Credit Standards

Credit Standards for Instruction and Student Work

Effective: September 1, 2011

Last Updated: Approved by EPC on December 15, 2010; Approved by Campus Assembly April 12, 2011, Revised and approved Oct 12, 2020

Policy Owner: Academic Affairs

Credit standards are fundamental to the integrity of University degrees, transferability of courses, curricular transparency, workload assignments, and accountability to state, regional, federal, and specialized accrediting agencies. Consistency in assigning credit hours to courses is required.

This policy maintains the semester credit hour as the standard while broadening its applicability to online and partially online courses. The policy will be reviewed and adjusted as accreditation agencies redefine standards for higher education.

1. The number of credits assigned to an individual course is a function of the breadth and depth of subject matter deemed appropriate by the program faculty and approved through the regular curriculum review process.

2. Curriculum guidelines permit programs to define the delivery mode(s) approved for courses/class sections as follows:

  • Classroom (100% physical class meetings)
  • Partially online (4 or more physical class meetings per term)
  • Primarily online (1-3 defined physical class meetings per term)
  • Online (no physical class meetings)

The pedagogy should be appropriate for the delivery mode selected for the section of a course.

3. One credit hour is defined as 50 minutes.

4. For all classroom delivery modes (assuming a 15-week semester or equivalent number of contact hours):

a. In order to successfully complete a course, one undergraduate credit represents three hours of academic work per week (an average of two hours outside of class for every hour in the classroom), averaged over the semester. One credit equals 45 hours of work over the course of the semester (1 credit x 3 hours of work per week x 15 weeks in a semester equal 45 hours of academic work).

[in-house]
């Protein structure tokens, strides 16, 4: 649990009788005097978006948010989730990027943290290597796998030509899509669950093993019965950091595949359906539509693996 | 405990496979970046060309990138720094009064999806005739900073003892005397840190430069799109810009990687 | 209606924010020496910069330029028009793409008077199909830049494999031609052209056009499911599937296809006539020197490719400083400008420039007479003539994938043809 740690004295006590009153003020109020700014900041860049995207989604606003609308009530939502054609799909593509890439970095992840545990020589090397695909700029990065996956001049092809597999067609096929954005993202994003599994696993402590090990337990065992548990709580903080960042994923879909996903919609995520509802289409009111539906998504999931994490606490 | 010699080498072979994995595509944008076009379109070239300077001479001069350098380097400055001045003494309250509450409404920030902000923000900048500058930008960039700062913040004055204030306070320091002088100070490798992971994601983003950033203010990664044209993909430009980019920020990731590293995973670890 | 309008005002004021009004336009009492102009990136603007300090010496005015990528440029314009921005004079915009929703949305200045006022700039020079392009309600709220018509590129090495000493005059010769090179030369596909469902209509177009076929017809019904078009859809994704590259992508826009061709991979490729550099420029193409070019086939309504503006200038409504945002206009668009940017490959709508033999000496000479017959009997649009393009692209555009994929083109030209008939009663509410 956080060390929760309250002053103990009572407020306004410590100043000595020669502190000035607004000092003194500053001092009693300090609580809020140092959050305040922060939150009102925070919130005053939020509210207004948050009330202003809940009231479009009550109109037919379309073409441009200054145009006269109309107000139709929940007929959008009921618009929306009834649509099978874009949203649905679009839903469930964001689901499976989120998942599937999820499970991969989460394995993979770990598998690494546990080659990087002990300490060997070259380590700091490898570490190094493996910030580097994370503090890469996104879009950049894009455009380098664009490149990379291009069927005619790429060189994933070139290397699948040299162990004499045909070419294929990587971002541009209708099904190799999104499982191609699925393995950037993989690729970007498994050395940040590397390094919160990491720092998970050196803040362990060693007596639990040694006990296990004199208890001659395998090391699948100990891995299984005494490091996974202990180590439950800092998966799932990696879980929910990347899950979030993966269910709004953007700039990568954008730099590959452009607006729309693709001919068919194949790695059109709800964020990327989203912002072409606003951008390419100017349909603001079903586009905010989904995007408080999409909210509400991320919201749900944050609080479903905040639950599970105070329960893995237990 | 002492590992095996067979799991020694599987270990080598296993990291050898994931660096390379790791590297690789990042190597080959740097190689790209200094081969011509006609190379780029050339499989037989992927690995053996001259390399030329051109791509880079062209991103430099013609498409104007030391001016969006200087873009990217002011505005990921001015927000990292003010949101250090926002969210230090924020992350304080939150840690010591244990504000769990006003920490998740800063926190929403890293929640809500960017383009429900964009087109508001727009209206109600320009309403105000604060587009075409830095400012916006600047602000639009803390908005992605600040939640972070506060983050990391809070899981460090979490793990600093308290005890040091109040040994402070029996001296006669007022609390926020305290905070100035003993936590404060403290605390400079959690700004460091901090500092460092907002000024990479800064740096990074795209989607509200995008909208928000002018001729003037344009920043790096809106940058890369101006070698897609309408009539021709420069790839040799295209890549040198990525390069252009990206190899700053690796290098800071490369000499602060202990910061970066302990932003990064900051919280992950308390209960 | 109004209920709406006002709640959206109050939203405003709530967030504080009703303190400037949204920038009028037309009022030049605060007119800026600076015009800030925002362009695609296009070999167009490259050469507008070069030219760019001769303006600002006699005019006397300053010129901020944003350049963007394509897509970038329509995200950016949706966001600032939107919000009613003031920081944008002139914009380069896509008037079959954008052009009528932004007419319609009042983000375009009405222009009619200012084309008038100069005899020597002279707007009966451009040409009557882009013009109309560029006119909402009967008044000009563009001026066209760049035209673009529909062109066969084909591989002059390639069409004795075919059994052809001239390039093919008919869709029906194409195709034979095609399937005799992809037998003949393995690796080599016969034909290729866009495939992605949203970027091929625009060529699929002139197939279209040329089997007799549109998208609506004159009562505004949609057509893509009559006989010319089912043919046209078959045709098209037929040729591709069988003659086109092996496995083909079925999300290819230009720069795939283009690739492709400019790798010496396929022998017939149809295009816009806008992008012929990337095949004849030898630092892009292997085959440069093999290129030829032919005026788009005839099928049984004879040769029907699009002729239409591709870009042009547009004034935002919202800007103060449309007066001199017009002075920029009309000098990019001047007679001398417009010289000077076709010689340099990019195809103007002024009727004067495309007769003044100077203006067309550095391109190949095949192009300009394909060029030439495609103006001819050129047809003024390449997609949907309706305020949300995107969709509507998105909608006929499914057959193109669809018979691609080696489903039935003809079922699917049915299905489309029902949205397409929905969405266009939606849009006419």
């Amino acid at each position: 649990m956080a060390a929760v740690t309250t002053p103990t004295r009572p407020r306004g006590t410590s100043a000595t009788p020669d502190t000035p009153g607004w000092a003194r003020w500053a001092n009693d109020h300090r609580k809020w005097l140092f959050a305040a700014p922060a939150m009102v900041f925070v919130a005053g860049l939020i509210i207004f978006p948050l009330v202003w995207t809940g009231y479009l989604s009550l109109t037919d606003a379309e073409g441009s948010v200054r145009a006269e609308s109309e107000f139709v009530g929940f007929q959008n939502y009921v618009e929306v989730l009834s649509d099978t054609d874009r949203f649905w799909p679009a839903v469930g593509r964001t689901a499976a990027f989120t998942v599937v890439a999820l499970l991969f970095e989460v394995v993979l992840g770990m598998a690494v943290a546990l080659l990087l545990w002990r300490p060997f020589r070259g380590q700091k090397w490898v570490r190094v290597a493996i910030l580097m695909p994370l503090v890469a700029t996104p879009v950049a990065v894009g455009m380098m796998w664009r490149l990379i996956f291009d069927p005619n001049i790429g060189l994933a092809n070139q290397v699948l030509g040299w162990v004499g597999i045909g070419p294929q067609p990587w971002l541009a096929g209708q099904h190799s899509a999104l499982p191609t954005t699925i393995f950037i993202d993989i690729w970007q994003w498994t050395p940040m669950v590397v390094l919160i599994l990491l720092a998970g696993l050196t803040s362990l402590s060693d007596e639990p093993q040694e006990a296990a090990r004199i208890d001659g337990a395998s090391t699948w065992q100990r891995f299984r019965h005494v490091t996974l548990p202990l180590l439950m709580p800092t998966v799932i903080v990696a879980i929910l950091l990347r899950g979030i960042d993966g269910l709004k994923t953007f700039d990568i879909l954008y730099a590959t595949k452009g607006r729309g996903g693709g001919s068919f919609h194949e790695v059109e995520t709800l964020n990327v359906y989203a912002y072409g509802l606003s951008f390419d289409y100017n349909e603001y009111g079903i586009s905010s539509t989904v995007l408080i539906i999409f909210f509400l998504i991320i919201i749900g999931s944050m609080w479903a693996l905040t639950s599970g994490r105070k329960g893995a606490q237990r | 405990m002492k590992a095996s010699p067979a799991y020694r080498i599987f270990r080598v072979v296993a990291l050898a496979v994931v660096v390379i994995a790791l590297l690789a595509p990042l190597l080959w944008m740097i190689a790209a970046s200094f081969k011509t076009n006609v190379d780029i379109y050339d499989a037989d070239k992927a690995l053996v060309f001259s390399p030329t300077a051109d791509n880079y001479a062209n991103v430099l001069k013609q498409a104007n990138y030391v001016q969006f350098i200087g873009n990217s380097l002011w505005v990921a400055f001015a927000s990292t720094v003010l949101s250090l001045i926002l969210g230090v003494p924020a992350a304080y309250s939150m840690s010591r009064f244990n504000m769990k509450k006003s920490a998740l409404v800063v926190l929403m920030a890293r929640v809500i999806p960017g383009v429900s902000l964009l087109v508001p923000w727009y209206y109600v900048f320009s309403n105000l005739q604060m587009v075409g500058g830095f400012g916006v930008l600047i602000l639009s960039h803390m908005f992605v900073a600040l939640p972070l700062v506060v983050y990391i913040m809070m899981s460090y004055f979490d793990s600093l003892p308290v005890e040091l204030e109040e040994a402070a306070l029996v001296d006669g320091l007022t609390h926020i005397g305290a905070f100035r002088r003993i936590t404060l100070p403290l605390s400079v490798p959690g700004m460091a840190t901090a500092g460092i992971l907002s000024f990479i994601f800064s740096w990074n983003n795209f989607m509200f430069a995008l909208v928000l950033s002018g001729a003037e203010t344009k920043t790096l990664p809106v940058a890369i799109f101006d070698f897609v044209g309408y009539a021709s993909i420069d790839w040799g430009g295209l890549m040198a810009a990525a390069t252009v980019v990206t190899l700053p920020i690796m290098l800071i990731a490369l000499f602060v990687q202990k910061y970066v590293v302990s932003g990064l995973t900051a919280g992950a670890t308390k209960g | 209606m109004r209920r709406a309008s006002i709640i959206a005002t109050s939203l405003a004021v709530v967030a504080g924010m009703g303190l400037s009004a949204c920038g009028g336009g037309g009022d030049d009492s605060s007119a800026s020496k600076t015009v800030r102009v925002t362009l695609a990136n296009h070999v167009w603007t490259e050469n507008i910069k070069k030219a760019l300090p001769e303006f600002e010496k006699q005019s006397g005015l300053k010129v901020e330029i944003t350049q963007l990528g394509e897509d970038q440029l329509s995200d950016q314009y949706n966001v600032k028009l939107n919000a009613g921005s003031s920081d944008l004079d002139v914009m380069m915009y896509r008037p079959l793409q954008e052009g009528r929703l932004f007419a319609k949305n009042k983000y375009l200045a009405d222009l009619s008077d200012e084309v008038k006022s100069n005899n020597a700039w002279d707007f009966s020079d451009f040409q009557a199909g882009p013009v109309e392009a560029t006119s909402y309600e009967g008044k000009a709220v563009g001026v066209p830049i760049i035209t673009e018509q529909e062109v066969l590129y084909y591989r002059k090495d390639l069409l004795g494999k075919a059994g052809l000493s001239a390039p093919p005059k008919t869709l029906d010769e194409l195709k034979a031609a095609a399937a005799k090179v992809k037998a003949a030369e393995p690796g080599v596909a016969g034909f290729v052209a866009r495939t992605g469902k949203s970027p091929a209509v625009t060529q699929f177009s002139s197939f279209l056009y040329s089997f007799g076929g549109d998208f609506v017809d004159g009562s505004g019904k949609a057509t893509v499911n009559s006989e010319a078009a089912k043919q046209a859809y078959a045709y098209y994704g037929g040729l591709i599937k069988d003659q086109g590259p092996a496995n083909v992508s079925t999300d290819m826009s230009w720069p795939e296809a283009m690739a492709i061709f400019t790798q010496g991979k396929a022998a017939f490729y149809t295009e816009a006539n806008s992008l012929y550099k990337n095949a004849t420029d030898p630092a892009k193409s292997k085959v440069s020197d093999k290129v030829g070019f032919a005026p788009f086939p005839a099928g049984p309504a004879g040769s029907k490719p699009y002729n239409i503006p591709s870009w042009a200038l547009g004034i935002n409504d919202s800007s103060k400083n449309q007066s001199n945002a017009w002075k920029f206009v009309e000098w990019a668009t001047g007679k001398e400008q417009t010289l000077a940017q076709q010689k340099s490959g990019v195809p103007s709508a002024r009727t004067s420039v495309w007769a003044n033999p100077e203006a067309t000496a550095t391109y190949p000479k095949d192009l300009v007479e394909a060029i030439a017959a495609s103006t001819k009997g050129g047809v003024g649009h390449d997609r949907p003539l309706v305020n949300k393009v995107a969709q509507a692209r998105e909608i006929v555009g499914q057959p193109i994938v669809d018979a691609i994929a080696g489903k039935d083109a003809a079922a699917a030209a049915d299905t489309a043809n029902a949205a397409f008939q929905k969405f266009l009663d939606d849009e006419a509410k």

b.Professional norms and the nature of the academic work may necessitate spending more than three hours per week per credit. For example, study abroad, directed learning, clinical experiences, laboratory work, studio activities, and music ensembles may require more than an average of three hours per week. Demands on the student in excess of the average of three hours per credit per week are permissible with college approval and with appropriate notification to the student of the amount of work expected for the course or educational experiences (e.g., UMD course catalog descriptions, syllabi).

c. Professional norms may necessitate more physical in-class time in lieu of academic outside of class time.

d. All proposals for undergraduate courses must include a student workload statement demonstrating how the course conforms to the student workload expectations laid out in this policy. College curriculum committees and other approving bodies must consider the student workload statement in reaching a decision on whether to approve a proposed course.

5. For course components that designate individual study or research, the scope of the student workload will be established to require the average student to work a minimum of three hours per week per credit.

6. For course components that designate a working/learning experience, e.g., internship, student teaching, practicum, field work, in general, 1 credit requires a minimum of 40 hours of work in a supervised setting over the course of the term. 

7. The breadth and depth of graduate level work is expected to require additional time (greater than 3 hours per week per credit) to achieve satisfactory academic performance.

8. For dual listed courses in which, for example, undergraduate students register for the 4xxx level course and graduate/professional students register for the 5xxx level course, workload expectations will be higher for the graduate/professional students. See Course Numbering Policy